The aftermath of Super Bowl XLVIII

By Dan Canova

Super Bowl Sunday at MetLife Stadium in New Jersey seemed more like an April day at Yankee Stadium in the Bronx.

The weather and the game itself threw a curveball into the dirt, and all 111 million NFL fans watching all over the country chased it,
and missed.

If I were to tell you the final score of Super Bowl XLVIII, would be 43-8, and Broncos quarterback Peyton Manning would complete 34 passes, which would end up being a Super Bowl record, and if Seahawks running back, Marshawn Lynch was held to only 39 yards on 15 carries, who would you think won the game? The Broncos right? Well you and I are both wrong.

For two weeks leading up to the game, meterologists all over the country were predicting freezing temperatures, blizzards, snowstorms, rain, and sleet. Once again, they were all wrong. Not unlike a Spring day in the Bronx, the weather was 49 degrees at game time with some clouds; it had no impact on the game whatsoever.
Now the game.

The NFL welcomed Hall of Fame quarterbacks from the New York Giants and Jets, Phil Simms and Joe Namath at midfield for the coin toss. “Broadway” Joe Namath had the same attire on as he wore on the sidelines as an NFL quarterback for the Jets back when they were a relevant franchise-his “Broadway Joe” fur coat.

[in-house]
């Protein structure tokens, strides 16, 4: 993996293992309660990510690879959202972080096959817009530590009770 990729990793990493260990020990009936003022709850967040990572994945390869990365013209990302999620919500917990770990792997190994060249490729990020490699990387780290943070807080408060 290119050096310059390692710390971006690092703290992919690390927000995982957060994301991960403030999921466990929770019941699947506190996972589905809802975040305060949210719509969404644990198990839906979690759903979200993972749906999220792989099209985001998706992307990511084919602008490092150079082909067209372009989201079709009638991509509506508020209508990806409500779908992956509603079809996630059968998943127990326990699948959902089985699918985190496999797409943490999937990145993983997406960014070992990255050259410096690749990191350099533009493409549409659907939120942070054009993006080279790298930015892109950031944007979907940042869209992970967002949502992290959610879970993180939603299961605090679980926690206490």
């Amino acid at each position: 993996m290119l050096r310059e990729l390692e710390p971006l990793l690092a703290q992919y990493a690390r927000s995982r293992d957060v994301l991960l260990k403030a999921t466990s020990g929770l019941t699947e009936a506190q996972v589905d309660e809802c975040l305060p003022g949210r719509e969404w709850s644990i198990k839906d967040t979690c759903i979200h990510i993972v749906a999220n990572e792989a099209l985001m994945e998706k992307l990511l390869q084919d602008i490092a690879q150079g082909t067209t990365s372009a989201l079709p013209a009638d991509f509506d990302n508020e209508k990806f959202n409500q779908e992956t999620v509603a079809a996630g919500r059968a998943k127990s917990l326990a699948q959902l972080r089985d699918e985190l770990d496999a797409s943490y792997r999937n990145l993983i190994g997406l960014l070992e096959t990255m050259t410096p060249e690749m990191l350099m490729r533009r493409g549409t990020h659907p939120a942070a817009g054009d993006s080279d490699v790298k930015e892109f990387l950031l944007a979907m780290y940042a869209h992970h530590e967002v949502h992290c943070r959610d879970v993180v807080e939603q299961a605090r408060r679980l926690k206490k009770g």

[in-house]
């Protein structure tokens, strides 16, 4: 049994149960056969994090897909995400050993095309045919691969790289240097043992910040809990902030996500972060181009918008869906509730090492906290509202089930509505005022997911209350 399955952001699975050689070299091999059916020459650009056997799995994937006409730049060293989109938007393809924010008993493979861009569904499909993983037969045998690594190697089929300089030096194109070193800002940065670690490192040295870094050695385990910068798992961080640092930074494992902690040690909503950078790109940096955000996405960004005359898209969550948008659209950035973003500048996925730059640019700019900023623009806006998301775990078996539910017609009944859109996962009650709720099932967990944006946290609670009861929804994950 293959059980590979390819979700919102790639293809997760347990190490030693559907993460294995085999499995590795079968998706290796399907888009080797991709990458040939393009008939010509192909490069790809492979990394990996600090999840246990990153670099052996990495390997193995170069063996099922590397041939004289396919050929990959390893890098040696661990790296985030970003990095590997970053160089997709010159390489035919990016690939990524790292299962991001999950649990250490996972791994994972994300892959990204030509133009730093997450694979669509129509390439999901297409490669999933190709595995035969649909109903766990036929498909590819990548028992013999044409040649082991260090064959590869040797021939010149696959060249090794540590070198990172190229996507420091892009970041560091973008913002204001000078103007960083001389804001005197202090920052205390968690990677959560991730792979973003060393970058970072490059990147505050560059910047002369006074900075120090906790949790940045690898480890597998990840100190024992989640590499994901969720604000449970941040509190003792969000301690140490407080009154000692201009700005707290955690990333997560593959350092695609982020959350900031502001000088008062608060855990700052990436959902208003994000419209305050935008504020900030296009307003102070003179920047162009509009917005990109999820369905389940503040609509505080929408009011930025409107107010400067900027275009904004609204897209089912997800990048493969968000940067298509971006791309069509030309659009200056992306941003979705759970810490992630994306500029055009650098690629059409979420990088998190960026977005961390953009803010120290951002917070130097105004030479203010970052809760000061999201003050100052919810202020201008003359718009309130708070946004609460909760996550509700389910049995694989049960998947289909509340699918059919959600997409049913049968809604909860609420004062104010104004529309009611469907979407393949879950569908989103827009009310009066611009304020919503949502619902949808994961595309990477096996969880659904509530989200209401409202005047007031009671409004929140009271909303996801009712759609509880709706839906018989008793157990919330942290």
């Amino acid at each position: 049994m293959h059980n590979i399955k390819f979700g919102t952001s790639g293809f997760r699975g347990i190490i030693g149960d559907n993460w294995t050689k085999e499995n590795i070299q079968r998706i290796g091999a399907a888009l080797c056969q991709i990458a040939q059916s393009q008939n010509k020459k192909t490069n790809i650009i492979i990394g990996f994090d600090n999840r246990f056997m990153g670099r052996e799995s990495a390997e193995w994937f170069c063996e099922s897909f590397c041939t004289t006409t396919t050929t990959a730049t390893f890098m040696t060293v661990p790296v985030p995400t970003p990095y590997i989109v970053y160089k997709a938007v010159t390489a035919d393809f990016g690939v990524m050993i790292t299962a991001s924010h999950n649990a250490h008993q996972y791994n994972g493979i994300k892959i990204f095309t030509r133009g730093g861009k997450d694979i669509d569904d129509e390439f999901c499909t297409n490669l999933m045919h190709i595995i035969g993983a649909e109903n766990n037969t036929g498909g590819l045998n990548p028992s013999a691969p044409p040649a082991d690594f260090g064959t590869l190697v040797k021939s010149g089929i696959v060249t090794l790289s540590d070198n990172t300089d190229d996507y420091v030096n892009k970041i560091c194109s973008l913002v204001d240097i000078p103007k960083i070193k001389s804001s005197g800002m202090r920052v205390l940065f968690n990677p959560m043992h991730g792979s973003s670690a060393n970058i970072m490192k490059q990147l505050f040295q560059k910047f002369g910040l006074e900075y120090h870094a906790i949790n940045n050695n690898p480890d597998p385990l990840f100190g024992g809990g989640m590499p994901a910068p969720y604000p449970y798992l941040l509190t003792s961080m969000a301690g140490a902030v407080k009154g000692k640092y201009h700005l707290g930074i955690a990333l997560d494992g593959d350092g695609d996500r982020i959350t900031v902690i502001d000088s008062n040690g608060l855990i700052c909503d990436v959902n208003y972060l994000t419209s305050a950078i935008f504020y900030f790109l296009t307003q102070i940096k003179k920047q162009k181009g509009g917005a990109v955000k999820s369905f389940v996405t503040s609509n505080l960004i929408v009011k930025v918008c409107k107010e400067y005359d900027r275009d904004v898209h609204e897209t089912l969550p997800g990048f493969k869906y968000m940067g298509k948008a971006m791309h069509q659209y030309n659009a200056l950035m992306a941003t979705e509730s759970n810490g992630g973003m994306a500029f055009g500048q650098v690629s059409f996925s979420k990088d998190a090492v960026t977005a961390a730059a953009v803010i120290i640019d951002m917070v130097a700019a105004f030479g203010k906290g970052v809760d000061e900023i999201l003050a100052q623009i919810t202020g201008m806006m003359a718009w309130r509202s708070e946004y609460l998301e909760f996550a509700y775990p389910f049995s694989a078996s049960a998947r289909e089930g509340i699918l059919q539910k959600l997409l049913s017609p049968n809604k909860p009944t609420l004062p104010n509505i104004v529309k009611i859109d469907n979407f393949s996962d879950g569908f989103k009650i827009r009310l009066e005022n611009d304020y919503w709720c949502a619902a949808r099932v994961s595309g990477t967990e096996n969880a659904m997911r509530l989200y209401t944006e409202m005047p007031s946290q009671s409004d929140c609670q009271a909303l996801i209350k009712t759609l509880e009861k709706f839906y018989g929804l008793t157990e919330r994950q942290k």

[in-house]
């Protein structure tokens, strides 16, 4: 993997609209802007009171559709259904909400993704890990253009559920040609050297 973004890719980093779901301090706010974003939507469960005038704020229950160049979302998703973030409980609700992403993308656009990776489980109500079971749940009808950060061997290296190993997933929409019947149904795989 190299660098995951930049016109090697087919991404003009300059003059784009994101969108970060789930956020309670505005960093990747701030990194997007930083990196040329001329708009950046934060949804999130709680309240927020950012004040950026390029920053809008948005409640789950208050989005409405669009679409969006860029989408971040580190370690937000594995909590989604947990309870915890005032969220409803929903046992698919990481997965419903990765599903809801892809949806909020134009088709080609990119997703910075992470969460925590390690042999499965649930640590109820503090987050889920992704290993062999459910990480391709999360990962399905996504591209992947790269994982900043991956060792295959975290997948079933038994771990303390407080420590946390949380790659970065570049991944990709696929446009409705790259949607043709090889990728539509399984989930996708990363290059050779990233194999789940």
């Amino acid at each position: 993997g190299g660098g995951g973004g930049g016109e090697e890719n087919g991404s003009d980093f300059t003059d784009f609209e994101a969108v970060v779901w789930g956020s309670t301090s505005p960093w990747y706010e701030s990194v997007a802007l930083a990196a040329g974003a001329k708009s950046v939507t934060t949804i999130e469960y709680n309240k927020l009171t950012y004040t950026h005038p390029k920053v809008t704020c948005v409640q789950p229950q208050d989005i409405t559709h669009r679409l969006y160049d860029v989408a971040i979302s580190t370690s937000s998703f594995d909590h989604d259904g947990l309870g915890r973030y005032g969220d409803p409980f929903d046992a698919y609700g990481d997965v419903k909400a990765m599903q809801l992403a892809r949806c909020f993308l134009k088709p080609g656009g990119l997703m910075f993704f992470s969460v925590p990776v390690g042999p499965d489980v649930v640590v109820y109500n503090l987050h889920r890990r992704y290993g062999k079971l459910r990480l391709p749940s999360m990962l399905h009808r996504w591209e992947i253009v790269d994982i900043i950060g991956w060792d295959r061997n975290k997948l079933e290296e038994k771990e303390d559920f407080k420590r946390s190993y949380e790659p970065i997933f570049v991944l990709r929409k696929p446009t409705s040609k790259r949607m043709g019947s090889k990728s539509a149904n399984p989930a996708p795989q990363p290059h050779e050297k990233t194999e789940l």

If you watched Namath’s coin toss, you knew this game was going to be bizzare. Namath flipped the coin in the air, not even allowing the visiting Seahawks to call heads or tails. Head referee, Terry McAulay intercepted the coin in mid air-much like Derek Jeter snagging a line drive headed for the outfield-and Namath was allowed a “do over.”

The Seahawks selected tails and won the second coin toss. They chose to kick to start the game, and from then on everything went in a downward spiral for the
Denver Broncos and Peyton Manning’s legacy.

At the very first snap of the game, while Manning was making adjustments at the line of scrimmage, center, Manny Ramirez (no not the Manny Ramirez Yankees fans feared stepping up to the plate in New York) snapped the ball over Manning’s head, into the Broncos defending endzone, and the Seahawks had two points in 12 seconds; the fastest scored points in Super Bowl history.
Manning went on to throw two interceptions in the game, one returned for a touchdown by Seahawks linebacker and Super Bowl MVP, Malcolm Smith, and the Seahawks defeated the best offense in NFL history, winning the game 43-8. Seattle dominated on every phase of the game; offense, defense, special teams, and even its fan base. The physicality of the number one defense in football was too much for Manning’s number one offense.

No one in their right mind expected that. This was pre-proclaimed one of the “Greatest Super Bowls Ever.”

But just like an April day at Yankee Stadium, the Broncos swung for the home run and missed, and the Seattle Seahawks led by Richard Sherman, Kam Chancellor, and Earl Thomas from the “Legion of Boom” threw a picture perfect game like Don Larsen, David Wells, and David Cone.


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